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(@barza)
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@getdunne - you asked how I use VEPro. Hope you are sitting comfortably…

I use 4 windows 10 PC’s together. One runs Cubase (my main DAW). The three others each run VE Pro and stream audio over my local network to Cubase. I have different plug-ins and sample libraries on each of the three VE pro servers (one server has orchestral, another drums, another has synths/guitars). I find this setup works very well in reducing the load on the main DAW, and in keeping my tools organised and available for use (I load a template which has access to all of my instruments on the servers but in a disable state, and then simply enable what I need).

Rather than needing to keep my DAW running Pc at the cutting edge of CPU/Ram etc, I have found this set up very powerful with a by now several years old set up. And the VE Pro server PCs are similarly set up using recycled components from other systems.

There are two roles for the net/vst end of Unify that come from this.

1. One of the (many) great things about Unify is how it brings patches from various plug-ins together. In my case, however, I have Unify installed on each of my pcs, but no single instance of Unify can see and use all of my unified libraries. Having noticed when Unify was launched your statement that the netvst code was ‘built into’ Unify for future development, I had hoped that might enable me to bridge that gap if there was some ability for Unify to recognise connection to another networked instance of Unify in the library. So let’s say you had Unify on two networked PC’s, and they were passing midi and audio between each other. Could each makes the patches in its library available to the other? Based on what you have stated about using Audiogridder above, I shouldn’t get my hopes up here!

2. VEPro by now is a very well developed and supported product. I am also aware that bringing networking into Unify could bring a whole load of support issues which might be overwhelming. But I have always had on my mind that given Unify’s plug-in hosting and patch management abilities, it had something new to bring to the party if the networking side was developed. For some users the ability to offload processing to another PC using networked unify could be a valuable addition to a USD79 product which obviates a need for a (more expensive!) VE pro license and USB dongle. And I could imagine developments of networking capability in Unify that VE Pro cannot offer (like the patch management, for example).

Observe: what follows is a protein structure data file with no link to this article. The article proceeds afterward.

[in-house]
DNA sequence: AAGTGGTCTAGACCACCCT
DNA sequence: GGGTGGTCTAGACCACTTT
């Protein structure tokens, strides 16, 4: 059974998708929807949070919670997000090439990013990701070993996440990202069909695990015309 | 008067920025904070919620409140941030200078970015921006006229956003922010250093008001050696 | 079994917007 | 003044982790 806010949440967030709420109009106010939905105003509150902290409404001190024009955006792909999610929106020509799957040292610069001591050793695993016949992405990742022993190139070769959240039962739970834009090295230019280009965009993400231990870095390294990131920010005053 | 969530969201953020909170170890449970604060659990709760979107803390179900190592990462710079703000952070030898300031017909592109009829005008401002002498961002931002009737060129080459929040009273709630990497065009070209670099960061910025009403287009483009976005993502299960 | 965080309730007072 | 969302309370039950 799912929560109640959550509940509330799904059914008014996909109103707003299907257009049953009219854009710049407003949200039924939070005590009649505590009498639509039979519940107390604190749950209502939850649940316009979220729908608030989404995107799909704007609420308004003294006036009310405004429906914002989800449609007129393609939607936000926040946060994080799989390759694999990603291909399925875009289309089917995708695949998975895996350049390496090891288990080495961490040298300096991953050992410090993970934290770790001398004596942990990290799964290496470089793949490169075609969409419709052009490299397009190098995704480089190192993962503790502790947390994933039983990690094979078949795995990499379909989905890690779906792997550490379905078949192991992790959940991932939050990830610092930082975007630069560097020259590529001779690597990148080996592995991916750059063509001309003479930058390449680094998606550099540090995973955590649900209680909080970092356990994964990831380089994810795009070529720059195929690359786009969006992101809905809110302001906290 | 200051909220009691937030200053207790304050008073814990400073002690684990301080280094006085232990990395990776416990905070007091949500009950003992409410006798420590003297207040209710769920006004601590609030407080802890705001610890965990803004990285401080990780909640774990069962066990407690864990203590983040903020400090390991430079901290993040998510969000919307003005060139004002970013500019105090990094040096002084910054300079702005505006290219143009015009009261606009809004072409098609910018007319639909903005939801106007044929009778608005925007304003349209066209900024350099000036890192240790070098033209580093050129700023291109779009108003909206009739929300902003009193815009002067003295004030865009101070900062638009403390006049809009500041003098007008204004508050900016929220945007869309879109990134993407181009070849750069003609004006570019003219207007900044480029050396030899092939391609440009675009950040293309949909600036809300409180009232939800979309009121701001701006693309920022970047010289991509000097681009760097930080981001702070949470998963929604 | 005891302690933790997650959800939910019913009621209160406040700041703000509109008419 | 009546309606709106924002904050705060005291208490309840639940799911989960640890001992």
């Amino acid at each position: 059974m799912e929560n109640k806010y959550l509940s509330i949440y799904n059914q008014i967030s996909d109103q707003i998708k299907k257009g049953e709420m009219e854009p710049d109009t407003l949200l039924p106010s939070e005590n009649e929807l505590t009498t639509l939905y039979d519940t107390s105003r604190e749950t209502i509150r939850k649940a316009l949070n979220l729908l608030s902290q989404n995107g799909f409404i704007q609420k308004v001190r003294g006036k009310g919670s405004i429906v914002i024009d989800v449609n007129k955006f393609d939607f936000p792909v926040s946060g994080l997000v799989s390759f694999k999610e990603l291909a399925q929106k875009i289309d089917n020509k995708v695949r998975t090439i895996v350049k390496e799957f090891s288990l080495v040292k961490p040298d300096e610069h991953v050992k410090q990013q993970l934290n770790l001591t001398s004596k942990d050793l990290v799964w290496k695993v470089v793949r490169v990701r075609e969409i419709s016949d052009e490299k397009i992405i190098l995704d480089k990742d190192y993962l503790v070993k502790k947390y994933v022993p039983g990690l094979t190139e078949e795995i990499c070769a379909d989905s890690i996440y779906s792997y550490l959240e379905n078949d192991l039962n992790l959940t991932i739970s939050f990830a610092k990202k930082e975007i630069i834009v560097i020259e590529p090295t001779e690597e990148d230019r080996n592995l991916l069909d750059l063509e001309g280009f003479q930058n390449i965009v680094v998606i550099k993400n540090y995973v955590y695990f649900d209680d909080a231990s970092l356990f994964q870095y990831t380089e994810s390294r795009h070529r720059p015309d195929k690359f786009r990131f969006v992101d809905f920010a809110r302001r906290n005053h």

I suspect that among the many development priorities you have for Unify, this is one that will ultimately fall to the wayside as other avenues are more useful/exciting (as has happened to date). Given that Unify is such a great product I can’t say at all that is a bad decision, and there are other alternatives available for the networking side as you point out. I still harbour a hope that the networking side of Unify could be developed though, as I think it could be very powerful. Maybe Yamaha or somebody will come in, buy the rights to Unify from you and John, make you both wealthy and give you lots of development resources to play with!!

By the way - if you want to know what all this tech produces, look up ‘Long Dead Scribbler’ on a music streaming service. That is me.

This post was modified 2 years ago by barza

   
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(@barza)
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Returning to the discussion of net VST development and unify after 7 months or so, is the outlook for this the same? My assumption is that it sits a (very) long way down the wish list and as such we shouldn’t expect anything for the foreseeable future.


   
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(@getdunne)
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Posted by: @barza

Returning to the discussion of net VST development and unify after 7 months or so, is the outlook for this the same? My assumption is that it sits a (very) long way down the wish list and as such we shouldn’t expect anything for the foreseeable future.

You are correct.

Unify is a commercial product, but NetVST is not, and never will be. John and I looked into it, but concluded that, because networking is so complex, the cost of technical support required for a commercial implementation would make the product unaffordable. Only one company (Vienna Ensemble) has succeeded with this, because theirs are pro-level products, which are profitable enough to fund the support efforts. Unify is not.

I have made some progress toward a new NetVST solution, working in spare moments here and there, but this remains a hobby at best. My hope is to someday release it as a free, open-source project, so other programmers might be able to carry it forward, but even this will take up time I don't have.